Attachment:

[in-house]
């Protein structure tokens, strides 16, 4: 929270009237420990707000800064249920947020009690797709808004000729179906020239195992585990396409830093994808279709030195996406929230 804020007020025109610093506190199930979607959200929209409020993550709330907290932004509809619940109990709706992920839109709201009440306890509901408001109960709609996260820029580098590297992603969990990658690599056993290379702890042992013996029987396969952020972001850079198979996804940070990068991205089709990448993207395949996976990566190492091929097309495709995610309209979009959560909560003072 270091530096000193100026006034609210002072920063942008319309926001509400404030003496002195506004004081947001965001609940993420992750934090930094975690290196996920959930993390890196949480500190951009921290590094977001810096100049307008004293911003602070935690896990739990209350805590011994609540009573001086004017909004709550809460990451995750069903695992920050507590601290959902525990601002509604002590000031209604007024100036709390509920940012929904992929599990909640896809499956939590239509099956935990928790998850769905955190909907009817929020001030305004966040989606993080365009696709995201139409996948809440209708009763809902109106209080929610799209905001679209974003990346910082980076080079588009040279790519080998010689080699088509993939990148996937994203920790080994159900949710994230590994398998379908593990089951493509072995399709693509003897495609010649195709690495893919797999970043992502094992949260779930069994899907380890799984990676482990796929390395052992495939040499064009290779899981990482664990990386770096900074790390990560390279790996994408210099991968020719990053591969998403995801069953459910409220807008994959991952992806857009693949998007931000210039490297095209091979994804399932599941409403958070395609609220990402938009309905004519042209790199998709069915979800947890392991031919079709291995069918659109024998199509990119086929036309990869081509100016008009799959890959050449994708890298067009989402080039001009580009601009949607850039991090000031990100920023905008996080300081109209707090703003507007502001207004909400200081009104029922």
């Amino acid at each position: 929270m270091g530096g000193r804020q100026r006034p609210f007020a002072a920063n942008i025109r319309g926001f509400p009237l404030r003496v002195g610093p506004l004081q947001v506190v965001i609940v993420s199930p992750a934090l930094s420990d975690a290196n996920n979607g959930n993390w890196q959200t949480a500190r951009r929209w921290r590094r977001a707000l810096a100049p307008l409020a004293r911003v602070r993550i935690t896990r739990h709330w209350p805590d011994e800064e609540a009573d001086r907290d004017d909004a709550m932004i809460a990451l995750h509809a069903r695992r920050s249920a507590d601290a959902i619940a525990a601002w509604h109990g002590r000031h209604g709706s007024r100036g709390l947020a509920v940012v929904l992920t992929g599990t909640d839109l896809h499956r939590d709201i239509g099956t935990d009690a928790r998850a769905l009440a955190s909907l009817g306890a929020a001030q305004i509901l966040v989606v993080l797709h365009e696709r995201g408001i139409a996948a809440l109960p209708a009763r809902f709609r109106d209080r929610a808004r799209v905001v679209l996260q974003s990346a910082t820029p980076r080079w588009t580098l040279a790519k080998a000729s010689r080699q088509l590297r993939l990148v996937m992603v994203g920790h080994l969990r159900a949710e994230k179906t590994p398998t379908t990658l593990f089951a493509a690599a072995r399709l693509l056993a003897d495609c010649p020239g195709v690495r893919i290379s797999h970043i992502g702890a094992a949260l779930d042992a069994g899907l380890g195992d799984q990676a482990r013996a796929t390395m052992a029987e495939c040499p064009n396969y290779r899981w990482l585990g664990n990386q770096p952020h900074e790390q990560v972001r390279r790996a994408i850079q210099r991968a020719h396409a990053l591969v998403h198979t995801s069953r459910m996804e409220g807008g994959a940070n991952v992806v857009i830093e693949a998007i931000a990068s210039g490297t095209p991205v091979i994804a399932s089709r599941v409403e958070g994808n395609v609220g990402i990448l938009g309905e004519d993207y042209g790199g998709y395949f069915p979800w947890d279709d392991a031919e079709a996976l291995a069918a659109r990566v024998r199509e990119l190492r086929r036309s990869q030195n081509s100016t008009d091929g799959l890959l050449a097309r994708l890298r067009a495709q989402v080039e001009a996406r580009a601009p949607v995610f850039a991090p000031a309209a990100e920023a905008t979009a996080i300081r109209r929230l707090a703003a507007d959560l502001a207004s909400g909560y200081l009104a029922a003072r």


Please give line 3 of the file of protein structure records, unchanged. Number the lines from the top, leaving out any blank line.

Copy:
């Amino acid at each position: 929270m270091g530096g000193r804020q100026r006034p609210f007020a002072a920063n942008i025109r319309g926001f509400p009237l404030r003496v002195g610093p506004l004081q947001v506190v965001i609940v993420s199930p992750a934090l930094s420990d975690a290196n996920n979607g959930n993390w890196q959200t949480a500190r951009r929209w921290r590094r977001a707000l810096a100049p307008l409020a004293r911003v602070r993550i935690t896990r739990h709330w209350p805590d011994e800064e609540a009573d001086r907290d004017d909004a709550m932004i809460a990451l995750h509809a069903r695992r920050s249920a507590d601290a959902i619940a525990a601002w509604h109990g002590r000031h209604g709706s007024r100036g709390l947020a509920v940012v929904l992920t992929g599990t909640d839109l896809h499956r939590d709201i239509g099956t935990d009690a928790r998850a769905l009440a955190s909907l009817g306890a929020a001030q305004i509901l966040v989606v993080l797709h365009e696709r995201g408001i139409a996948a809440l109960p209708a009763r809902f709609r109106d209080r929610a808004r799209v905001v679209l996260q974003s990346a910082t820029p980076r080079w588009t580098l040279a790519k080998a000729s010689r080699q088509l590297r993939l990148v996937m992603v994203g920790h080994l969990r159900a949710e994230k179906t590994p398998t379908t990658l593990f089951a493509a690599a072995r399709l693509l056993a003897d495609c010649p020239g195709v690495r893919i290379s797999h970043i992502g702890a094992a949260l779930d042992a069994g899907l380890g195992d799984q990676a482990r013996a796929t390395m052992a029987e495939c040499p064009n396969y290779r899981w990482l585990g664990n990386q770096p952020h900074e790390q990560v972001r390279r790996a994408i850079q210099r991968a020719h396409a990053l591969v998403h198979t995801s069953r459910m996804e409220g807008g994959a940070n991952v992806v857009i830093e693949a998007i931000a990068s210039g490297t095209p991205v091979i994804a399932s089709r599941v409403e958070g994808n395609v609220g990402i990448l938009g309905e004519d993207y042209g790199g998709y395949f069915p979800w947890d279709d392991a031919e079709a996976l291995a069918a659109r990566v024998r199509e990119l190492r086929r036309s990869q030195n081509s100016t008009d091929g799959l890959l050449a097309r994708l890298r067009a495709q989402v080039e001009a996406r580009a601009p949607v995610f850039a991090p000031a309209a990100e920023a905008t979009a996080i300081r109209r929230l707090a703003a507007d959560l502001a207004s909400g909560y200081l009104a029922a003072r």